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In a mechanical watch, the watch’s gears are turned by a spiral spring called a mainspring. In a manual watch, energy is stored in the mainspring by turning a knob, the crown on the side of the watch. Then the energy from the mainspring powers the watch movement until it runs down, requiring the spring to be wound again.
A self-winding watch movement has a mechanism that winds the mainspring using the natural motions of the wearer’s body. The watch contains an oscillating weight that turns on a pivot. The normal movements of the watch in the user’s pocket (for a pocket watch) or on the user’s arm (for a wristwatch) cause the rotor to pivot on its staff, which is attached to a ratcheted winding mechanism. The motion of the watch is thereby translated into circular motion of the weight which, through a series of reverser and reducing gears, eventually winds the mainspring. There are many different designs for modern self-winding mechanisms. Some designs allow the winding of the watch to take place while the weight swings in only one direction while other, more advanced, mechanisms have two ratchets and wind the mainspring during both clockwise and anti-clockwise weight motions.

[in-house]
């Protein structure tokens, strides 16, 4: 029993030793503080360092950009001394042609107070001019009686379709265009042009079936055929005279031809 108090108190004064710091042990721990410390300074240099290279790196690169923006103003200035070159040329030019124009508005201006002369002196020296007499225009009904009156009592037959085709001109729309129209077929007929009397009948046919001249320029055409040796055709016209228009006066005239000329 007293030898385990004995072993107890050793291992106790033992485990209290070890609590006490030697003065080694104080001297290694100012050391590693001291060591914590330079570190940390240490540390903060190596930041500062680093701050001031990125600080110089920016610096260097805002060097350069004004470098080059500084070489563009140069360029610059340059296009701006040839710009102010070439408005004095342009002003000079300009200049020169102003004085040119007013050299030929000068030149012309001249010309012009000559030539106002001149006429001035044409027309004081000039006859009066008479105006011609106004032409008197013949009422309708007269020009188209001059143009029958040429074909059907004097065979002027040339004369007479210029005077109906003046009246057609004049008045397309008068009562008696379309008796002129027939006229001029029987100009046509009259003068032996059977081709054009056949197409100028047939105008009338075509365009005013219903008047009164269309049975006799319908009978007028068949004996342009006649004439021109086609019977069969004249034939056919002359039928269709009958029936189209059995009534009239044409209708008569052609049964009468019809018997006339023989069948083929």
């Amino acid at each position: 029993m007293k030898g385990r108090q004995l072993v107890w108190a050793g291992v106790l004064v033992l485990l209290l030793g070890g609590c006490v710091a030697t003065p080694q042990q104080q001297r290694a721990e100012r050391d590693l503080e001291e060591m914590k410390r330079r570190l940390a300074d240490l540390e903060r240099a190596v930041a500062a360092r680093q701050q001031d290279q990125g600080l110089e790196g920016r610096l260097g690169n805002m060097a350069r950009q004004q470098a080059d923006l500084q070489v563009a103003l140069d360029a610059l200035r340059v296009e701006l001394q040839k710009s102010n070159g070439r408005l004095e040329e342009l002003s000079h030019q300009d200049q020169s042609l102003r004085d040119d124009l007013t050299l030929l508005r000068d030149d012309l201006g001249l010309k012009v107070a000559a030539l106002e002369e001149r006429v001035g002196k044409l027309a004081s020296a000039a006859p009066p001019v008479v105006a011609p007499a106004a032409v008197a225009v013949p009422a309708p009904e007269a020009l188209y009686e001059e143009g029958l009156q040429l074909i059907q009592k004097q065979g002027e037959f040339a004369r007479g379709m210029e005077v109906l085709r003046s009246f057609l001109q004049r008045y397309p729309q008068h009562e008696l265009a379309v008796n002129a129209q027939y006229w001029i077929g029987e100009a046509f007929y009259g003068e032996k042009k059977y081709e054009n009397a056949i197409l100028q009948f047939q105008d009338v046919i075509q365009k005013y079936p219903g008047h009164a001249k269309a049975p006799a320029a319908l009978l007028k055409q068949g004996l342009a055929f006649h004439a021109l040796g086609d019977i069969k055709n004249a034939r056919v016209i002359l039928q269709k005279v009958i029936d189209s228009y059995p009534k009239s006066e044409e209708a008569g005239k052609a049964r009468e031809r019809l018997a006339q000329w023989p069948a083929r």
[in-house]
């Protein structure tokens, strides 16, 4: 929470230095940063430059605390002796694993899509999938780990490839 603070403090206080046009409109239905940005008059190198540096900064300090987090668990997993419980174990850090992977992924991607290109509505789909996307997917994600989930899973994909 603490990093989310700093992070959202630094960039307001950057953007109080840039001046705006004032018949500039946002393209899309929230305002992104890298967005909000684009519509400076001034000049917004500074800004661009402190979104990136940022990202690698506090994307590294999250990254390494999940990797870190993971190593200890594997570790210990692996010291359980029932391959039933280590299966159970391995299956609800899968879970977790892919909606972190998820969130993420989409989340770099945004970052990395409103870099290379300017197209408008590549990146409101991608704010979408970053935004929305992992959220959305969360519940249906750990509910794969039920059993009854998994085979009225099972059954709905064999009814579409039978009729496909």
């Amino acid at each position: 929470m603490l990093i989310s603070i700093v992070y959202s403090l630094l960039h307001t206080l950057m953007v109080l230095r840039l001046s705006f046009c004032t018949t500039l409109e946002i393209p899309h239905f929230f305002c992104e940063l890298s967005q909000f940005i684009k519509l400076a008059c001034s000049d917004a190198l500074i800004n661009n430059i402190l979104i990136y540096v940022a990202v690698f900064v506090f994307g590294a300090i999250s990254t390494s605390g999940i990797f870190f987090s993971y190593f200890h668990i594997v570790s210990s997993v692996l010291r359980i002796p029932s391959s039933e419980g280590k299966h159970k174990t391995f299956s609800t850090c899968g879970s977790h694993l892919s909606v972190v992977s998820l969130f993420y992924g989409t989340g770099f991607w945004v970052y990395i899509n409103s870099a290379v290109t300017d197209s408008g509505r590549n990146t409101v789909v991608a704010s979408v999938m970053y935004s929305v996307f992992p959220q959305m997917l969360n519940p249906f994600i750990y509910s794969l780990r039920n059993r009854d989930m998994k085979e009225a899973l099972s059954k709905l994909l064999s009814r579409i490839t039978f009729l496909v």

The fully wound mainspring in a typical watch can store enough energy reserve for roughly two days, allowing the watch to keep running through the night while stationary. In many cases automatic wristwatches can also be wound manually by turning the crown, so the watch can be kept running when not worn, and in case the wearer’s wrist motions are not sufficient to keep it wound automatically.